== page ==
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Quick Writing Tips: The Essentials of Character Backstory + worksheets
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Characterisation

Quick Writing Tips: The Essentials of Character Backstory + worksheets

How to write character backstory

Read on for the essentials of the ‘what’, ‘why’ and ‘how’ of character backstory. Download our printable worksheets and join in on our character backstory building mini challenge.

What is character backstory?

Character backstory is a history of the events – particularly those relating to character development – that precede the narrative of the novel. For the purposes of this article we are focusing on the backstory of the protagonist, however, character backstory is just as important for your whole cast.

Why do we need it?

Depth and Consistency

how to write character backstory

A character’s backstory is an essential part of developing believable motivations and reasoning behind actions and reactions. It gives a character depth and consistency. With a well-thought through backstory you should be able to put your character in any scenario and know how they would react and why they are reacting in that way. Their actions and reactions are much more likely to be consistent across these different scenarios.

A consistent character doesn’t mean a predictable character, but it does mean one that the reader can get to know and understand as the book progesses. And as they do so, they begin to believe in them. They build a connection with them, which is, ultimately, what every writer hopes for.

Believable Character Arcs

For the writer, a well-formed backstory is key to building a convincing character arc. It leaves room for writing in many of the things that we love about our favourite characters. It could be a character with flaws who ultimately becomes good, a character who learns from his past and achieves his goals, or characters we root for because we empathise through our understanding of why they make the mistakes they do.

Stakes and Tension

If the reader knows something about a person’s past that will affect their chances of achieving what they set out to achieve, the stakes are important and believable. If we believe in what will happen if they don’t achieve what they set out to achieve, the tension increases. The higher and more believable the stakes, the higher the tension at every turn of the protagonist’s journey. Ultimately it is the tension that keeps the reader turning pages.

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How should it be presented to the reader?

Write it out in full but allow it to develop

Write out character backstory in full for each character, but don’t, however, look upon this as rigid. As your plot develops, so too do the characters, and in ways you possibly hadn’t planned. Allow yourself the luxury of going back to backstory and making small changes and building on what you have as the characters develop. If you find yourself making big changes, it may be that you don’t yet have the character cemented in your own mind – in which case, this will be a very beneficial exercise for you to follow.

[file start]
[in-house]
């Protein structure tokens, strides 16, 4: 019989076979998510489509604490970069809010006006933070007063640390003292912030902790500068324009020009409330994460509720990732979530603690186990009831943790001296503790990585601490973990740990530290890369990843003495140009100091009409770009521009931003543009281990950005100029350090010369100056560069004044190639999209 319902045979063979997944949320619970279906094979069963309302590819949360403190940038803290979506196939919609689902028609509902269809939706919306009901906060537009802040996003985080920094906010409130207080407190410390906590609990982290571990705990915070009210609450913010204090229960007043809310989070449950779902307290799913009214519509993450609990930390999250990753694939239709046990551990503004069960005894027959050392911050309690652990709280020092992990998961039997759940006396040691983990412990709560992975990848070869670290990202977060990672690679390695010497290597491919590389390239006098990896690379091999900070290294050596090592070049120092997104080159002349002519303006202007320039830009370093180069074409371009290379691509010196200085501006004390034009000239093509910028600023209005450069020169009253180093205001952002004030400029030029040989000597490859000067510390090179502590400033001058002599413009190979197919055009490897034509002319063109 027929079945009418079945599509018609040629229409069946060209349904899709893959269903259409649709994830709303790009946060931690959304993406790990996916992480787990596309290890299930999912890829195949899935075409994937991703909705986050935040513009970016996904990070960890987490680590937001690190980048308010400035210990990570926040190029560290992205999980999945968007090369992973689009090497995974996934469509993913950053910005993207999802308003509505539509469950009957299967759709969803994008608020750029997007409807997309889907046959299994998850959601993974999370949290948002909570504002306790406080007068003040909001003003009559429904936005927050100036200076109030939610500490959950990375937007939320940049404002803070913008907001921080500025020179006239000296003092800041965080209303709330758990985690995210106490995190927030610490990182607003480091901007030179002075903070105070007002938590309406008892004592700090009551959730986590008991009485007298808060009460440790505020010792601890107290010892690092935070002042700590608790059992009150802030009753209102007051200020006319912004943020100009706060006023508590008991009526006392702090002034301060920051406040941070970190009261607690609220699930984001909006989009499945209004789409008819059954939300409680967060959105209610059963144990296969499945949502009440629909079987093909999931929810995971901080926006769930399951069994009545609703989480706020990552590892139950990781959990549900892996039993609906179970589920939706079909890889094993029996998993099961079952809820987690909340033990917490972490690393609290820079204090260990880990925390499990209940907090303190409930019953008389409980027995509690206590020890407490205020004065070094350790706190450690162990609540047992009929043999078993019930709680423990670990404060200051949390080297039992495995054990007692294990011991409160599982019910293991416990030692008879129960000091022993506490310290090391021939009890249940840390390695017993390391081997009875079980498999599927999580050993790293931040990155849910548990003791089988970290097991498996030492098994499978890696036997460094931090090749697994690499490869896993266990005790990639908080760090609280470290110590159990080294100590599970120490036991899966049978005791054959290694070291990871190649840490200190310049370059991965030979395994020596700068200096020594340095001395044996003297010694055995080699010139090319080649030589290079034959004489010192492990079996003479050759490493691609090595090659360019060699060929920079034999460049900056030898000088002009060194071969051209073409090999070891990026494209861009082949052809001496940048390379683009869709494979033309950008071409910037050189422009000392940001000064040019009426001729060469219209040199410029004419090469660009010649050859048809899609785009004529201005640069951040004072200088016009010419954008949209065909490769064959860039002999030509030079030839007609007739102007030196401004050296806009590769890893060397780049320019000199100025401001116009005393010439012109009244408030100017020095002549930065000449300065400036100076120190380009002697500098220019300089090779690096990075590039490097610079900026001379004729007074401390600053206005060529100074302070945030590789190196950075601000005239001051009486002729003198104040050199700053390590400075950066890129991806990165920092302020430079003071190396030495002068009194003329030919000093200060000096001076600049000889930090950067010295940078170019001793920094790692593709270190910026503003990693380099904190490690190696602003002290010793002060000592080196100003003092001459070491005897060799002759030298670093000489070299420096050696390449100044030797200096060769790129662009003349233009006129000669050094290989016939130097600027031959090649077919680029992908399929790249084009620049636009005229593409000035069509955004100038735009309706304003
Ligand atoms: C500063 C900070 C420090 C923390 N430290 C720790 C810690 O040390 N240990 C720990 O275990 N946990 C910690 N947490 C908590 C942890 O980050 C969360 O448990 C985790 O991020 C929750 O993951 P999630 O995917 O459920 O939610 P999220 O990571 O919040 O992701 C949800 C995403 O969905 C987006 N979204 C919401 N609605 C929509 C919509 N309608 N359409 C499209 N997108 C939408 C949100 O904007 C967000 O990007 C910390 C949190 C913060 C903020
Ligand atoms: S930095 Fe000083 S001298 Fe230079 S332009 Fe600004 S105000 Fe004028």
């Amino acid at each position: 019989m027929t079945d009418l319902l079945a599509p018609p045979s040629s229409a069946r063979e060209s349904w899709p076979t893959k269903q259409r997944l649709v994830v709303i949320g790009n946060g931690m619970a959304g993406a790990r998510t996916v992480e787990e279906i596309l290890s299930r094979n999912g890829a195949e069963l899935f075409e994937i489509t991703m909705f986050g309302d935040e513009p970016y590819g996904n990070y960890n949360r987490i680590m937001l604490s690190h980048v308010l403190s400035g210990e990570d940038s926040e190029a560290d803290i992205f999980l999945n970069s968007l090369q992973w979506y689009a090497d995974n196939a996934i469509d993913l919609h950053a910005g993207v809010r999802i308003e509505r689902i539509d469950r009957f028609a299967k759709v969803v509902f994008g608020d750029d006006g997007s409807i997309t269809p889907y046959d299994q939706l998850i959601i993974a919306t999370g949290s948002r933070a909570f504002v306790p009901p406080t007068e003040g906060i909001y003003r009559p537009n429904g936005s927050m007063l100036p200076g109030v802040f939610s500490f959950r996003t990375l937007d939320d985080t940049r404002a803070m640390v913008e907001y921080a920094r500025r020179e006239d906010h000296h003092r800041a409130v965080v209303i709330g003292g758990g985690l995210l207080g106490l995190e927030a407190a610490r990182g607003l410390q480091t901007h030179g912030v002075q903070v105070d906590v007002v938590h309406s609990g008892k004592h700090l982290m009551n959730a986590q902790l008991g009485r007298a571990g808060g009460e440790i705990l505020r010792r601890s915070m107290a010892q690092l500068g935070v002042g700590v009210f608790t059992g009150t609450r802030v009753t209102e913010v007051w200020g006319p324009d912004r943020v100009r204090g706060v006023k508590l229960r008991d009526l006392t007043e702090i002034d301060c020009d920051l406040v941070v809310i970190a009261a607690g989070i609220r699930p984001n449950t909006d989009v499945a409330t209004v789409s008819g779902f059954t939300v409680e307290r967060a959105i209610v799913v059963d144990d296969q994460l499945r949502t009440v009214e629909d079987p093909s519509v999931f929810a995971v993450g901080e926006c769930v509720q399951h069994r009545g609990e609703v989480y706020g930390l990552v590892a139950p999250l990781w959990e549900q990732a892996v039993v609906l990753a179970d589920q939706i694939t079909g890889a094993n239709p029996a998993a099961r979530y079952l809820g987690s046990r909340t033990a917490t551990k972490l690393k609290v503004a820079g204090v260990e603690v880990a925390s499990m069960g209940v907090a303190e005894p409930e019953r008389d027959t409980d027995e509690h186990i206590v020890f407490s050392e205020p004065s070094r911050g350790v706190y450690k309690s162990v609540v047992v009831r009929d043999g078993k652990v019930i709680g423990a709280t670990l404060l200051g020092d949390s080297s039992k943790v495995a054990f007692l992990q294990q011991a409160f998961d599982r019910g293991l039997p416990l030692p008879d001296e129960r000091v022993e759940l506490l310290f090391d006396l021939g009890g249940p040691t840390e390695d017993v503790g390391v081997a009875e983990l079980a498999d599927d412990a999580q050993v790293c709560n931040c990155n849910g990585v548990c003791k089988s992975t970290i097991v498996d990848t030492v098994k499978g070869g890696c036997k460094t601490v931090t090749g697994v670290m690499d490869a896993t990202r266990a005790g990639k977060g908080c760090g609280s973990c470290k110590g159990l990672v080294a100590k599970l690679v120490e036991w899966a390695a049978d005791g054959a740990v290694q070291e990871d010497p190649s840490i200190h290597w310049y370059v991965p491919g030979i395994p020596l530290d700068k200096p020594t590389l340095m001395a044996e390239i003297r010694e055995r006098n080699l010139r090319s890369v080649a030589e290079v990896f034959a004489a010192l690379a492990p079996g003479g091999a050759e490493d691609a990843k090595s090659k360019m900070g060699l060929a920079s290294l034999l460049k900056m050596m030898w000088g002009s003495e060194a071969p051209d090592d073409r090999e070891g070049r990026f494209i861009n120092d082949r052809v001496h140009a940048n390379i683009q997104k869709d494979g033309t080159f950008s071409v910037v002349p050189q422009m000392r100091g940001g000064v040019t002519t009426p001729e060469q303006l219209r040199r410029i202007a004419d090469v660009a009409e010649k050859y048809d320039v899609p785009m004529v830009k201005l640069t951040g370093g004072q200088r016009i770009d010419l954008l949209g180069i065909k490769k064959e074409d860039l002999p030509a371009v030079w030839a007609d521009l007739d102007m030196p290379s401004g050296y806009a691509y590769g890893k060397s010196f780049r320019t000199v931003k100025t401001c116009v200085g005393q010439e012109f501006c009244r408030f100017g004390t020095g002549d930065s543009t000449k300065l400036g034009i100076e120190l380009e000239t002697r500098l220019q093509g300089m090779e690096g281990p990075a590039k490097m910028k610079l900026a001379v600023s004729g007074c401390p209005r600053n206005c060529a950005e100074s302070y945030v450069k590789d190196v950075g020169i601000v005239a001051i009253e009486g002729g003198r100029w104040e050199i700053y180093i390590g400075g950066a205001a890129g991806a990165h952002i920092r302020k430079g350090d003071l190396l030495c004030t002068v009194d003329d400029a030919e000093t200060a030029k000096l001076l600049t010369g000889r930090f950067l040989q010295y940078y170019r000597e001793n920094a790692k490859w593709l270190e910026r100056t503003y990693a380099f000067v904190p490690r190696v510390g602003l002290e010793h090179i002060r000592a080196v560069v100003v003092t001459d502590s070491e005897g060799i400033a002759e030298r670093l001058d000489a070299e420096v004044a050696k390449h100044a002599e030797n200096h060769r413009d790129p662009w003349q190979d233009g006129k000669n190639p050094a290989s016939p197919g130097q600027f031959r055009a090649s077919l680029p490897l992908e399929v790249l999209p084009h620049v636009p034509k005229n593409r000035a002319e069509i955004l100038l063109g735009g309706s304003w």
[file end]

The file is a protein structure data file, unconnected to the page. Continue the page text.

Keep it behind the scenes

A great deal of work goes into backstory – almost as much as the story itself, but it should be work that mostly remains behind the scenes. It isn’t something that should be written out in full in the novel. Use our character backstory builder worksheets to help you develop your character backstory. You can download them here.

Dripfeed it into the narrative

Backstory should be seamlessly woven throughout the novel whether through dialogue, internal narrative, implication through actions and reactions or flashbacks (used sparingly). In the same way we would make friends in real life we learn about a character’s backstory the more time we spend with them. We see how that backstory affects their present as we go through different situations with them. Dripfeed information on a need-to-know basis and only use information that will either develop our understanding of the character or move the story forward.

Practise with different scenarios

If you have a handle on your character you should be able to place them in any situation – no matter how far removed from the plot of your story, and know exactly how they would react and why. This is a great exercise to do once you have completed our character backstory builder worksheets.

Our most important advice is to enjoy writing and building your characters. You are going to be spending quite a while with them – not just on paper! More often than not we find that once they start to take on a life of their own, they accompany us everywhere.

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Request a quote for our editorial services and one of our team will be in touch with editor details for your book, fees and timescales.

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